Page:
Passion Fruit & Cream Pots

In her latest book “Foolproof Cooking”, published by BBC Books in 2016, Mary Berry brings us this “divine, delicious, delectable…” dessert – as described by her own words. I am her big fan, and I truly enjoy following recipes from her books, as well as watching her presenting them on tv.

This recipe is so simple, and the result is incredible. It has become an instant favourite of our home, and am sure will stay with us for long. Or more like forever. Smile.

It is a particularly great idea for a dinner party – the pots can be made ahead,  they do not demand any long preparations, truly easy to make and still able to impress your guests – especially when served in pretty glasses. A lovely touch of luxury.

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You need 600ml double cream, 100 g caster sugar, 6 passion fruit, juice of 1 lime.

Pour cream in a saucepan, add the sugar and stir on lower heat until it dissolves completely, then increase the heat and boil for about 2-3 minutes. Remove from the heat.

Scoop the pulp, seeds and juice of 5 passion fruit and place in the blender, then pour through sieve, add all the juice to the warm cream and stir well. Discard anything left in the sieve. You will notice how the cream starts to thicken after a while, it is such a fascinating process – I love watching it! The cream will thicken further as you add the lime juice.

Pour the cream into glasses – this amount of cream makes either 4 larger glasses (see images in this blog post) or 6 smaller pots, such as shot glasses.

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Place them in the fridge, where they will need up to 3 hours to set, but you can also make this in the evening and use them the next day.

Serve them topped with juice and pulp of the remaining passion fruit. They will give you lots of love. Wink.

 

 

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Couscous With Butternut Squash

It has been a sort of a rule for us that Saturdays always called for a little simpler cooking, in order to give us less time spent in the kitchen and more time outdoors.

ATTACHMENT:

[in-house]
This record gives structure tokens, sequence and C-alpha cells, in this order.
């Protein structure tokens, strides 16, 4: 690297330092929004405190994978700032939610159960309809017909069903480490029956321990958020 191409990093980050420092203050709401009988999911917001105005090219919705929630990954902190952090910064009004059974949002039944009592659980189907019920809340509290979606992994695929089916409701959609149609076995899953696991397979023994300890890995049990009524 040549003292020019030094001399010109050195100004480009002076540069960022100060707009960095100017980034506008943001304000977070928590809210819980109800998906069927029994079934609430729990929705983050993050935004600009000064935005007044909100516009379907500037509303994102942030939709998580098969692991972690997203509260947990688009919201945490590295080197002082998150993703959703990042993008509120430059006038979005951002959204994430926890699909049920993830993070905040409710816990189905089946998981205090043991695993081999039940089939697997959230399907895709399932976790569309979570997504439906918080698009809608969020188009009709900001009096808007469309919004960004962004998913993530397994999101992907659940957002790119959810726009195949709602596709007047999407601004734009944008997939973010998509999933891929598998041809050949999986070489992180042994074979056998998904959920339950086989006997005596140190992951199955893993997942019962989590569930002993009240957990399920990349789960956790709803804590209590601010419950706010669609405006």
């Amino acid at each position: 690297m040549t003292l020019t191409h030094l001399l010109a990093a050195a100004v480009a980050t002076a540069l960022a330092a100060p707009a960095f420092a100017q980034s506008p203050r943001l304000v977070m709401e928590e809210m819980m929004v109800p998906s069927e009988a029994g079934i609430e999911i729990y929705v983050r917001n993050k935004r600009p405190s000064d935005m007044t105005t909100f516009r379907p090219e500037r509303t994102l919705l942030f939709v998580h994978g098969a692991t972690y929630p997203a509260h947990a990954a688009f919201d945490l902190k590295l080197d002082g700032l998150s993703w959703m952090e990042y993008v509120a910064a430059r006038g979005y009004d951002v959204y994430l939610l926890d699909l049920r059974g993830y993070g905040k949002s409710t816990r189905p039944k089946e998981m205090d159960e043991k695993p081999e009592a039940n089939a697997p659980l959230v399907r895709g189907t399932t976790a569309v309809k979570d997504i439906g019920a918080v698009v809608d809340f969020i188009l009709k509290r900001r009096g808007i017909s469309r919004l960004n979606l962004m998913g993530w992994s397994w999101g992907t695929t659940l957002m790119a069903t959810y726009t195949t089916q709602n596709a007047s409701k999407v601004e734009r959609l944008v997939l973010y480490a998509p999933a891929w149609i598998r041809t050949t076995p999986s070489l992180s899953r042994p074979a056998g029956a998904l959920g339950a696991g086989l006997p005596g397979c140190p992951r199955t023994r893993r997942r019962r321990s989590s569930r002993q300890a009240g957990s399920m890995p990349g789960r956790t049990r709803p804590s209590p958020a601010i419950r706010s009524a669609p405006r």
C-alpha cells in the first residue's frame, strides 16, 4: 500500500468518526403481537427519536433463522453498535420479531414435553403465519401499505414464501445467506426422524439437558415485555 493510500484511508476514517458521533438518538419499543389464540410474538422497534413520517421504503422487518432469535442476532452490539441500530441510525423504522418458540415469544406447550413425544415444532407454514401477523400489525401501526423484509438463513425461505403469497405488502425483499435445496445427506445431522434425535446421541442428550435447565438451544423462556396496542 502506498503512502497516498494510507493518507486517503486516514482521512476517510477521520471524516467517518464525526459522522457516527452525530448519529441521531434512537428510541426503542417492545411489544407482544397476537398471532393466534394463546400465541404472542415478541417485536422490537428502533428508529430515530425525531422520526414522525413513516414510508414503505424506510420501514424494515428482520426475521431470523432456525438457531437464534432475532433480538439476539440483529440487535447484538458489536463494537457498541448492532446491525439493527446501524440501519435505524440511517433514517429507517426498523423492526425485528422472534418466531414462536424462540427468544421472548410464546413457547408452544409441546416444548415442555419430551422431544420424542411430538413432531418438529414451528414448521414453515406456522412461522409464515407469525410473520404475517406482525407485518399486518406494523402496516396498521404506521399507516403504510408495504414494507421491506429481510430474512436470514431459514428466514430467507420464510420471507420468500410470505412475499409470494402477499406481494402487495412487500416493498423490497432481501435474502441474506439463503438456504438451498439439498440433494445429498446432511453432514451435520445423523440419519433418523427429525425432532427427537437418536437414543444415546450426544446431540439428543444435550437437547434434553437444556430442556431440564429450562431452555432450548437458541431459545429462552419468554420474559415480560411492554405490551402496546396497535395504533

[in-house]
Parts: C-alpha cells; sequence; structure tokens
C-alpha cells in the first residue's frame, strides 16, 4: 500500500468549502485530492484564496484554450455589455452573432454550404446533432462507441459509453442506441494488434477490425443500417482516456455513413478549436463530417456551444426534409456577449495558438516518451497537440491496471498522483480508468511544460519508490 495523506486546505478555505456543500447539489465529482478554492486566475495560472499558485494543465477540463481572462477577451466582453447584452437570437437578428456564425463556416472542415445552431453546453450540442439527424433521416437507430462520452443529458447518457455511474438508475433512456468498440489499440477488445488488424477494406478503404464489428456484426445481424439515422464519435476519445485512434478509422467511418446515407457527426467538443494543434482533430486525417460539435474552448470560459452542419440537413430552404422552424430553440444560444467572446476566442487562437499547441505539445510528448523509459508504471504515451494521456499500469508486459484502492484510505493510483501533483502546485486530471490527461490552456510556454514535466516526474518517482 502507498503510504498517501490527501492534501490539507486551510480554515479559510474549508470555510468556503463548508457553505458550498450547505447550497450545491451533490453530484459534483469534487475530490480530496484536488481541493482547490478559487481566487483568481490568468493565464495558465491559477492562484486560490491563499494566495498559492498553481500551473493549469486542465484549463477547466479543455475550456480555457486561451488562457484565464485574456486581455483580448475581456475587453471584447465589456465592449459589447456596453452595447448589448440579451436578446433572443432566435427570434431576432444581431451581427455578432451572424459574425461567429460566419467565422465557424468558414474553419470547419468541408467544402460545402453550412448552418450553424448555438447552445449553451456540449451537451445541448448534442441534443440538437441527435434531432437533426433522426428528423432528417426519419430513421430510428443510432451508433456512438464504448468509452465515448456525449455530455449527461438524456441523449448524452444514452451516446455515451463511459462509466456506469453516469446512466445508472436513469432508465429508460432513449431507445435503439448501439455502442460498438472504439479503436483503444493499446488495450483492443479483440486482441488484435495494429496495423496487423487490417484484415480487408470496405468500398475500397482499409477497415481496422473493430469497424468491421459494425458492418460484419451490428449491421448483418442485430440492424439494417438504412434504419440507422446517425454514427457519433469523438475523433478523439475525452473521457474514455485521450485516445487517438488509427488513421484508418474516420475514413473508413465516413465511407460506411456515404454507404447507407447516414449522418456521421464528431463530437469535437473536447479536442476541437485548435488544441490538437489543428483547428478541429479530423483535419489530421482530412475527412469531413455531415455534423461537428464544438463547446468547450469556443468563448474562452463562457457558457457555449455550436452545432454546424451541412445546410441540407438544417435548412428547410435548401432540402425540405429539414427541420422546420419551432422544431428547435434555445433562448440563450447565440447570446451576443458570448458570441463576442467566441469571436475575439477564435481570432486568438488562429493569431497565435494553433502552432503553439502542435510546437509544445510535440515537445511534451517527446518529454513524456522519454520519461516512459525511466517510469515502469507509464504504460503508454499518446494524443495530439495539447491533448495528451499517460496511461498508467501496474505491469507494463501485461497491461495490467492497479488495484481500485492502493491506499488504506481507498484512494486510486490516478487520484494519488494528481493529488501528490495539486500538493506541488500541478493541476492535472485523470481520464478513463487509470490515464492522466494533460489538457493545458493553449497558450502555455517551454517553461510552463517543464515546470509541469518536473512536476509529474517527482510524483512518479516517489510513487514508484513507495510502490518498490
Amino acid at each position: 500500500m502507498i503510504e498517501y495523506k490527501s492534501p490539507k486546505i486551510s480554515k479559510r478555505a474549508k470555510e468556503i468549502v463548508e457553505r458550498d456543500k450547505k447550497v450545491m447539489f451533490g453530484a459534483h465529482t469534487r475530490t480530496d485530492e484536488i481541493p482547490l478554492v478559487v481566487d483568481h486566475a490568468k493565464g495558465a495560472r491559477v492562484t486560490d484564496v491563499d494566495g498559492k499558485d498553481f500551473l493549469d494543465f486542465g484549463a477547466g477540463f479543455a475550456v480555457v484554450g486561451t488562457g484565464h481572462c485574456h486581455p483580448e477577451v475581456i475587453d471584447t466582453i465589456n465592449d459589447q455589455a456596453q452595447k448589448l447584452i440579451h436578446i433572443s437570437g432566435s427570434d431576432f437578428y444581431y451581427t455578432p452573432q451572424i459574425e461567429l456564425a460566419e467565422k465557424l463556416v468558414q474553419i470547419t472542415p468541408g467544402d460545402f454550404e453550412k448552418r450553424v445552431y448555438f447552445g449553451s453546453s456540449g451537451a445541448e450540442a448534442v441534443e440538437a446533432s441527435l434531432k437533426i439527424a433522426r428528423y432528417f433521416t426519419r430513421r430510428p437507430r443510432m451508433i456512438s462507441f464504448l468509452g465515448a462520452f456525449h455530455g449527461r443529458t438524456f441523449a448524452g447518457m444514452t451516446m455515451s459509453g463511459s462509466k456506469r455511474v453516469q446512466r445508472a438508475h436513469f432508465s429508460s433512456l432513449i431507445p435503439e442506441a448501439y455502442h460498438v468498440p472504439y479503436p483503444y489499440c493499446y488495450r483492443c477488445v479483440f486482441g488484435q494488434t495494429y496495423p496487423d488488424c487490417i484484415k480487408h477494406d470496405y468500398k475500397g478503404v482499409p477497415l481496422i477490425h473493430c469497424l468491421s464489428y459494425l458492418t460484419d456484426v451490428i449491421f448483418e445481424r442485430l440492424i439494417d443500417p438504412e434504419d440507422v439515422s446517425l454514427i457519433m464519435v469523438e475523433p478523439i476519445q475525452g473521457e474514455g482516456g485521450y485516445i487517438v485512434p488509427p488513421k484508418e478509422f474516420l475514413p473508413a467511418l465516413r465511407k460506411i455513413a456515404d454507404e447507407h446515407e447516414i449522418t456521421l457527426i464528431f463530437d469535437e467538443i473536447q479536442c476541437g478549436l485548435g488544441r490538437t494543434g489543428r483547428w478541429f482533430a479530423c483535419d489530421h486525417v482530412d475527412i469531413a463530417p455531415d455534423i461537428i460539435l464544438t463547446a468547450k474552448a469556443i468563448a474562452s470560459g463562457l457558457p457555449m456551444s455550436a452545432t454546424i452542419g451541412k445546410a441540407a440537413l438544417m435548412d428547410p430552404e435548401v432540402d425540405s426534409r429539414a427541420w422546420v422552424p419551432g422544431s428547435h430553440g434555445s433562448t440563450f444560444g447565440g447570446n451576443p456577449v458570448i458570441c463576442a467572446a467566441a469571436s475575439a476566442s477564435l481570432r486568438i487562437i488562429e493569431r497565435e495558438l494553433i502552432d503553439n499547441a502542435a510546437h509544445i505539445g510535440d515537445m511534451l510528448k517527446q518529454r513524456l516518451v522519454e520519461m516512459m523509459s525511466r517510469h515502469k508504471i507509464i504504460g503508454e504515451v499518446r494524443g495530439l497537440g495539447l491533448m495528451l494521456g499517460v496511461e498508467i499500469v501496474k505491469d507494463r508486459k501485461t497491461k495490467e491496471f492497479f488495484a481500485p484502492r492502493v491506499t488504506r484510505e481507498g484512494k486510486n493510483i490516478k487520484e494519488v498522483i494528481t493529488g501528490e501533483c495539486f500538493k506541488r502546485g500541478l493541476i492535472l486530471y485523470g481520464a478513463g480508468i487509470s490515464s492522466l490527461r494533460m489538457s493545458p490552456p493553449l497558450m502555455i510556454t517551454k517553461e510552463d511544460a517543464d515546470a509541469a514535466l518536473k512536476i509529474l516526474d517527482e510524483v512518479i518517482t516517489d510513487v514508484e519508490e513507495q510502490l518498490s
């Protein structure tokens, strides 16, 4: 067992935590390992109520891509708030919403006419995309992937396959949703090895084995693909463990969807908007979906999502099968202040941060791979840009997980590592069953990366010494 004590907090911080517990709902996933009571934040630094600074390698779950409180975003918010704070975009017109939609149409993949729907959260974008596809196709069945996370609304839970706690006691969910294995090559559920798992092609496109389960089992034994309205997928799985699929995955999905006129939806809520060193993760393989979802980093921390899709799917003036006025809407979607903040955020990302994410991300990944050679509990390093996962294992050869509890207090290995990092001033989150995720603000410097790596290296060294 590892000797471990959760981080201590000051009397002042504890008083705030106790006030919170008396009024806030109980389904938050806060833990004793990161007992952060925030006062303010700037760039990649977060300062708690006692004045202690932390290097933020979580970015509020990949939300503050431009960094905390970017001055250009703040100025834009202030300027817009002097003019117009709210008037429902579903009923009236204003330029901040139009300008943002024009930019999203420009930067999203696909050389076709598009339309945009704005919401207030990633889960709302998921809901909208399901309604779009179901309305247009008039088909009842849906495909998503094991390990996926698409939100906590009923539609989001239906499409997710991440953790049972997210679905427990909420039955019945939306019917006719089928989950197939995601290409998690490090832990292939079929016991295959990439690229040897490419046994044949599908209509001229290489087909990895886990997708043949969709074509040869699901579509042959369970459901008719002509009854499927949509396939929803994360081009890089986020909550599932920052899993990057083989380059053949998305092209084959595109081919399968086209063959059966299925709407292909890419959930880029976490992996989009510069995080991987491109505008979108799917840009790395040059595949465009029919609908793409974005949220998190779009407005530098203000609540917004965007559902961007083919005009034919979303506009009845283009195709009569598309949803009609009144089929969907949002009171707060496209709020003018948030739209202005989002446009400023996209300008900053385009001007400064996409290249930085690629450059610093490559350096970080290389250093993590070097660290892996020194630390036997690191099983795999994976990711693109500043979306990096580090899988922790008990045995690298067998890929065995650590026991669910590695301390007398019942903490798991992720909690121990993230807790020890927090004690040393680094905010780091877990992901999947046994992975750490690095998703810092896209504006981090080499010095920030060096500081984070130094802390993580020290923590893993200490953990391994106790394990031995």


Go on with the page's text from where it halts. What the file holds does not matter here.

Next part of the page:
The Couscous & Butternut Squash is an ideal meal for that reason, it is so quick – and so nice!

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Peel and scrape the seeds out of the butternut squash ( I usually use half a plant for one meal), dice it into cubes (1x1cm approx), place on a baking tray, drizzle with olive oil, sprinkle with a bit of sea salt and smoked paprika. Cover with kitchen tin foil and roast in a preheated oven (200 ºC / 180 ºC fan ) for about 30 minute till soft.

Prepare couscous according to the packaging instructions, use a 100g couscous, with 150ml boiling hot liquid. I usually use vegetable stock with it. But you can always do with just hot water. I also add a knob of butter in the end and stir it lightly in, couscous tastes milder with it. This takes just a few minutes. Fluff your couscous with a fork, try not using spoons, it would stick the grains together, and that may make them look and feel mushy.

Heat up 2 tbsp olive oil in a deeper pan, then stir fry a small finely diced onion, three chopped sundried tomatoes and two small red and orange peppers till golden (I usually buy a package of these peppers, they’re very sweet and juicy, each of them just between 5 – 10 cm large, see the photo above).  Stir in couscous and gently fold in the squash cubes.

Serve warm, with freshly chopped mint leaves and add chopped roast pine nuts for an even better taste. We love it.

Chicken & Sausage Leftover Makeover

Sometimes I think I could apply for a “leftover makeover” degree if such a thing existed. On one hand, you can think it’s not proper meals, on the other, who dictates how exactly the ingredients were meant to be used?

Adding to that, it is also a good thing to teach my boys not to be wasteful, rather on quite contrary be a bit creative and inventive.

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Like these Chicken & Sausage Creamy Linguine – a recipe which I didn’t really test as many times as the other usual recipes. I just made it, liked it a lot, and thought it to be a good idea to share for all the above mentioned reasons. I will also not use exact measures, simply because you never know what & how much there will be left in your fridge. The main rule is to use the leftover ingredients well combined, and you surely will end up with a great brand new meal.

These linguine take very little effort to prepare! They’re an ideal way to go with your Sunday roast chicken, which, as we know, is wonderful when freshly made, but not so amazing the next day – yet still good enough to be used for something else.

Follow the packaging instructions to cook your pasta, and while that is being done, you’ll have a plenty of time to get the meat mixture and the cream sauce ready.